Some of the drawbacks to excessive sleepiness can be:

  • Poor concentration
  • Absenteeism
  • Accidents
  • Errors
  • Injuries
  • Fatalities

Not only does being constantly tired affect on-the-job performance, but it also has risks in terms of long term health. Shift workers have an increased risk of developing chronic illnesses, such as heart disease and gastrointestinal diseases.

On a personal level, working on a non-traditional schedule can also mean less time with family. My dad worked evenings as a mechanic for years and the only time that we saw him growing up was weekends and before school. He came home after work at close to midnight – well past our bedtime. It wasn’t until high school that we stayed up late enough to see dad come home from work too.

Shift work sleep disorder

The International Classifications of Sleep Disorders indicates that shift work sleep disorder is considered a serious sleep disorder because it affects the 24-hour rhythmic output of the human biological clock. People suffer from both sleep disturbance and excessive sleepiness in trying to adapt to a shift work schedule.
Symptoms of shift work sleep disorder
• Excessive sleepiness is probably the most common
• Insomnia
• Disrupted sleeping schedules
• Reduced performance
• Difficulties with personal relationships
• Irritability/depressed mood

While understanding shift work sleep disorder is important, the treatment is a little more puzzling. There are some behavioral and pharmacological remedies that may help relieve symptoms, but research indicates the human body may never fully adapt to shift work.

So how do you get enough sleep as a shift worker?

One of the things that always helped me (and I’m still a big fan of today) is the afternoon nap. Getting enough sleep is essential to a healthy life and even a short nap during the day (or on a lunch break) can help you to get through the rest of your shift.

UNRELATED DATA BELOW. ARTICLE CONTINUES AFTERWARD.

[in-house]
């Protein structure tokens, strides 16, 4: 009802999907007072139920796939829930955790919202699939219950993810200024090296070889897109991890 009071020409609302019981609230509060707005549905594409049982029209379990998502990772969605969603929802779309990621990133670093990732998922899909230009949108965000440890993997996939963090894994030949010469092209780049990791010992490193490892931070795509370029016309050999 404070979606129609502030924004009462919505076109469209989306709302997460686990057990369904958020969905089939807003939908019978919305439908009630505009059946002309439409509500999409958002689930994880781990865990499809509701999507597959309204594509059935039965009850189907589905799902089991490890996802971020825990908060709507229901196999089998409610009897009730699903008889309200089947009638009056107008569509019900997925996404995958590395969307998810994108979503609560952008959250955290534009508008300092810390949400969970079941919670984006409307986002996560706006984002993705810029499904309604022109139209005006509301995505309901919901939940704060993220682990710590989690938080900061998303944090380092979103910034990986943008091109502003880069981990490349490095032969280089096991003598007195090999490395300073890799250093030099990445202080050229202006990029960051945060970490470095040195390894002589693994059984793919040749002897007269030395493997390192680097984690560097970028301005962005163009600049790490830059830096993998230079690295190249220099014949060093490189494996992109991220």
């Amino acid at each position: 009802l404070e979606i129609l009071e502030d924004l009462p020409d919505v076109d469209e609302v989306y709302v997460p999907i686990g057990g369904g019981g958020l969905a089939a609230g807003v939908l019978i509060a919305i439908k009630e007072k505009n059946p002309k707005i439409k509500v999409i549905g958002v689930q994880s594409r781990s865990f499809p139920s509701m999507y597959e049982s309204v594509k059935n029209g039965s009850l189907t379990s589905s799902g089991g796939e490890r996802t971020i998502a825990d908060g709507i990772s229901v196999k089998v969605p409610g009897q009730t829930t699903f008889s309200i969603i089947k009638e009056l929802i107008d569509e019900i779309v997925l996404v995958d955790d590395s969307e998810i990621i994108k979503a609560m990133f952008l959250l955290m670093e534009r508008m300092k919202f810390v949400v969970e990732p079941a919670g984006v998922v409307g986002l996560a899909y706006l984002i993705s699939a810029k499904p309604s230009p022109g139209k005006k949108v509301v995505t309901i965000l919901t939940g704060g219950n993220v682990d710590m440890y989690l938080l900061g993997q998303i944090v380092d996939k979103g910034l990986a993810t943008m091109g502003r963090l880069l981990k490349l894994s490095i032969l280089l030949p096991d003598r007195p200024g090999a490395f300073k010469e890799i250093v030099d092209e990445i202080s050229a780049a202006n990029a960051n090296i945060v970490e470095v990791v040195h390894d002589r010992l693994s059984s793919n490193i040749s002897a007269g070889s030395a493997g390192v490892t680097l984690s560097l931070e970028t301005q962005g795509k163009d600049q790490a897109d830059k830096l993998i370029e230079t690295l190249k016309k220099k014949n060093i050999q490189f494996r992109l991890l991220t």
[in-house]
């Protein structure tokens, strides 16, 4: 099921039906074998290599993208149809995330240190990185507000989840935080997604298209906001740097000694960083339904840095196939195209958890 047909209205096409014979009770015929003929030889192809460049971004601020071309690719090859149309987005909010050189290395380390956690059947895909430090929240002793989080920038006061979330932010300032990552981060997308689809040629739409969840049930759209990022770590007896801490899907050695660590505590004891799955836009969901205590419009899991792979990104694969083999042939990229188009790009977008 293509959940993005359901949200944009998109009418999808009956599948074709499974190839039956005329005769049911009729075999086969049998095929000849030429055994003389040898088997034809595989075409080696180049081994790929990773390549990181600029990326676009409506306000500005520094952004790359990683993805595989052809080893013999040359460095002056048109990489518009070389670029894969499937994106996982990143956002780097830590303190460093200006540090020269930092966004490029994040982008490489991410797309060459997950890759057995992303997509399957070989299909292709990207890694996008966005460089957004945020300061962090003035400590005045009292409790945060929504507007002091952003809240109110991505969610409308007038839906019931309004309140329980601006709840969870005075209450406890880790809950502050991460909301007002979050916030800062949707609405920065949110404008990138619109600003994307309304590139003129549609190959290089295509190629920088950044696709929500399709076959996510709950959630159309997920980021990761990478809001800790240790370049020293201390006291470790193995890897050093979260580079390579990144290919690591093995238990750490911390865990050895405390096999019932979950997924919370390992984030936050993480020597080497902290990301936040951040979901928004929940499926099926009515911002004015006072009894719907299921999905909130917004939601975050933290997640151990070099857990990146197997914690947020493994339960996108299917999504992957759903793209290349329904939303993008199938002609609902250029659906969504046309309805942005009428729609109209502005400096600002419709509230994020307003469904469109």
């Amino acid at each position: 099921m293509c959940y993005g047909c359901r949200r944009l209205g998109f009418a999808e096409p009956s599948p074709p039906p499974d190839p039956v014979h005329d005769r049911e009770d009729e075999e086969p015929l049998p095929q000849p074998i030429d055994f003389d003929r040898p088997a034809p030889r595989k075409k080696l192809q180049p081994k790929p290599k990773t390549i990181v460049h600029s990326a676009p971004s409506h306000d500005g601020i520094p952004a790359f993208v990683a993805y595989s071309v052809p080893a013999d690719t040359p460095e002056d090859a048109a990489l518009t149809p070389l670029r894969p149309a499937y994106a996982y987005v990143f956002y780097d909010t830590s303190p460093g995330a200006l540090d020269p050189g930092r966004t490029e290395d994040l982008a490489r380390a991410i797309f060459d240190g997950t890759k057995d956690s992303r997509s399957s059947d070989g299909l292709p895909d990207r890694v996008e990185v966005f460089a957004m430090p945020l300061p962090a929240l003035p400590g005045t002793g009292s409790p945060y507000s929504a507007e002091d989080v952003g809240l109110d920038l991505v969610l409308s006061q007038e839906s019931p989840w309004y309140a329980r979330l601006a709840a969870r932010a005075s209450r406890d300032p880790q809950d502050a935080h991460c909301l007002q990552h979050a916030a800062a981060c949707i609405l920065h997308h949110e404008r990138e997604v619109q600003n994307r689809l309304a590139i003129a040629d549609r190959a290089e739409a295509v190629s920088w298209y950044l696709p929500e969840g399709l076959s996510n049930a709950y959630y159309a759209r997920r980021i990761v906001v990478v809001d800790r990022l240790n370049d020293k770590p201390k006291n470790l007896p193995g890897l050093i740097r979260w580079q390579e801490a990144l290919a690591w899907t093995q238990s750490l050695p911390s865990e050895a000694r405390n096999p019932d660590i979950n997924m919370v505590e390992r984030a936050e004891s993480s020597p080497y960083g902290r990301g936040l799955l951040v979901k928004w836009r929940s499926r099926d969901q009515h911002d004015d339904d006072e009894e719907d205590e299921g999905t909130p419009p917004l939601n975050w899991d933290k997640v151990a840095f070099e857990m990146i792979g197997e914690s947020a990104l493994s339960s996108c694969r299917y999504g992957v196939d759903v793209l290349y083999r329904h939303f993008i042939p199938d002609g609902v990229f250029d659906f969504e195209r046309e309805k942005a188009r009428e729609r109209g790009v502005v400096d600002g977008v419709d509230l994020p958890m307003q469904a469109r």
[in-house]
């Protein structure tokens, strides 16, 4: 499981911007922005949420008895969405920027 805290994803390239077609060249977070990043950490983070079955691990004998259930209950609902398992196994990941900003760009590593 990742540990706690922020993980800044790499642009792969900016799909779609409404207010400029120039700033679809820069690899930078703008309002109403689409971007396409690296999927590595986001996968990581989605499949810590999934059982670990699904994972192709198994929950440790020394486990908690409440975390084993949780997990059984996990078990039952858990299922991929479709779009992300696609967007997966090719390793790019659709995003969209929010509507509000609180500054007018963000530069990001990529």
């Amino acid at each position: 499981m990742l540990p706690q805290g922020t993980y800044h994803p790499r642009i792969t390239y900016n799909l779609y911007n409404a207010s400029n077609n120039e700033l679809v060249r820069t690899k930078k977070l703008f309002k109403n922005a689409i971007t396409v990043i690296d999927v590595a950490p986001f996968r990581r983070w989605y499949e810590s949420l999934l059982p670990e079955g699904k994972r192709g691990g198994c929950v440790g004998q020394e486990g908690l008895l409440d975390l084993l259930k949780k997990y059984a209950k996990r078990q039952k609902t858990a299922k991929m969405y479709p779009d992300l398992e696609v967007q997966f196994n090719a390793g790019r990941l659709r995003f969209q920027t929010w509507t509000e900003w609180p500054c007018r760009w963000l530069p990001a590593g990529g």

When you’re at home and trying to sleep while the rest of the world is awake, try blackening out your room to create the illusion of night. Avoid things like caffeine and alcohol as they’ll make it harder to sleep and try to stick to the same sleep routine as much as possible, even on weekends.

If you’re a shift worker, you might find some help sleeping with some advice from our Sleep

Are you a shift worker? What do you do to ensure you’re well-rested for work? Are there any tricks or advice you have? Share your thoughts and stories in the comments below. We’d love to hear how you can sleep.


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This blog does not provide medical advice. It is intended for general informational purposes only and does not address individual circumstances. It is not a substitute for professional medical advice, diagnosis or treatment and should not be relied on to make decisions about your health. Never ignore professional medical advice in seeking treatment because of something you have read on If you think you may have a medical emergency, immediately call your doctor or dial 911.